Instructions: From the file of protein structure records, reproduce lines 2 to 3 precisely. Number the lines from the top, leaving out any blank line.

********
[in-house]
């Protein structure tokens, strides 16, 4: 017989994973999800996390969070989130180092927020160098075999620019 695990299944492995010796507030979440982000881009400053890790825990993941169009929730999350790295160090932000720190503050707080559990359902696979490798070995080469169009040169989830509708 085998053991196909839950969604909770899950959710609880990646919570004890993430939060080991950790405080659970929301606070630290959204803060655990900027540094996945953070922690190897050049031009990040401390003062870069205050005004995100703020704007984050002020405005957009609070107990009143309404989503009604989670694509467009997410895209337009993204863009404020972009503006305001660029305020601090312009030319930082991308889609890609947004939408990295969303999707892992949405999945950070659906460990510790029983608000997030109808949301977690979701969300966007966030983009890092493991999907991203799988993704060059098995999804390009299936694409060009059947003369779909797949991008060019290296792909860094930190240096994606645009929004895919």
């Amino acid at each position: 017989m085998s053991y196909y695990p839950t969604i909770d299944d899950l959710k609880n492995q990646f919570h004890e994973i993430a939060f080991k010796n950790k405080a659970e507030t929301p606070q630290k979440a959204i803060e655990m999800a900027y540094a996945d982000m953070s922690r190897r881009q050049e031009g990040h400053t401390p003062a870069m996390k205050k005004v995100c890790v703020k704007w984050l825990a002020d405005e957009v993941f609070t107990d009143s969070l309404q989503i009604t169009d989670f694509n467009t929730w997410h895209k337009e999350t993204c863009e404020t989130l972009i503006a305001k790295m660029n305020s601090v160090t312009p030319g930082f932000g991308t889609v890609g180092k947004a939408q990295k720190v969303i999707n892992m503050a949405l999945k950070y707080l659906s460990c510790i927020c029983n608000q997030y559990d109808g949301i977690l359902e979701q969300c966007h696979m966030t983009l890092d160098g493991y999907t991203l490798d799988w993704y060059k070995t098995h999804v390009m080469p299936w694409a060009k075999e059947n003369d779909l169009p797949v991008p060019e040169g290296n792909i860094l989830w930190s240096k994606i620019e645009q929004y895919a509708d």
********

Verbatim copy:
């Protein structure tokens, strides 16, 4: 017989994973999800996390969070989130180092927020160098075999620019 695990299944492995010796507030979440982000881009400053890790825990993941169009929730999350790295160090932000720190503050707080559990359902696979490798070995080469169009040169989830509708 085998053991196909839950969604909770899950959710609880990646919570004890993430939060080991950790405080659970929301606070630290959204803060655990900027540094996945953070922690190897050049031009990040401390003062870069205050005004995100703020704007984050002020405005957009609070107990009143309404989503009604989670694509467009997410895209337009993204863009404020972009503006305001660029305020601090312009030319930082991308889609890609947004939408990295969303999707892992949405999945950070659906460990510790029983608000997030109808949301977690979701969300966007966030983009890092493991999907991203799988993704060059098995999804390009299936694409060009059947003369779909797949991008060019290296792909860094930190240096994606645009929004895919």
């Amino acid at each position: 017989m085998s053991y196909y695990p839950t969604i909770d299944d899950l959710k609880n492995q990646f919570h004890e994973i993430a939060f080991k010796n950790k405080a659970e507030t929301p606070q630290k979440a959204i803060e655990m999800a900027y540094a996945d982000m953070s922690r190897r881009q050049e031009g990040h400053t401390p003062a870069m996390k205050k005004v995100c890790v703020k704007w984050l825990a002020d405005e957009v993941f609070t107990d009143s969070l309404q989503i009604t169009d989670f694509n467009t929730w997410h895209k337009e999350t993204c863009e404020t989130l972009i503006a305001k790295m660029n305020s601090v160090t312009p030319g930082f932000g991308t889609v890609g180092k947004a939408q990295k720190v969303i999707n892992m503050a949405l999945k950070y707080l659906s460990c510790i927020c029983n608000q997030y559990d109808g949301i977690l359902e979701q969300c966007h696979m966030t983009l890092d160098g493991y999907t991203l490798d799988w993704y060059k070995t098995h999804v390009m080469p299936w694409a060009k075999e059947n003369d779909l169009p797949v991008p060019e040169g290296n792909i860094l989830w930190s240096k994606i620019e645009q929004y895919a509708d």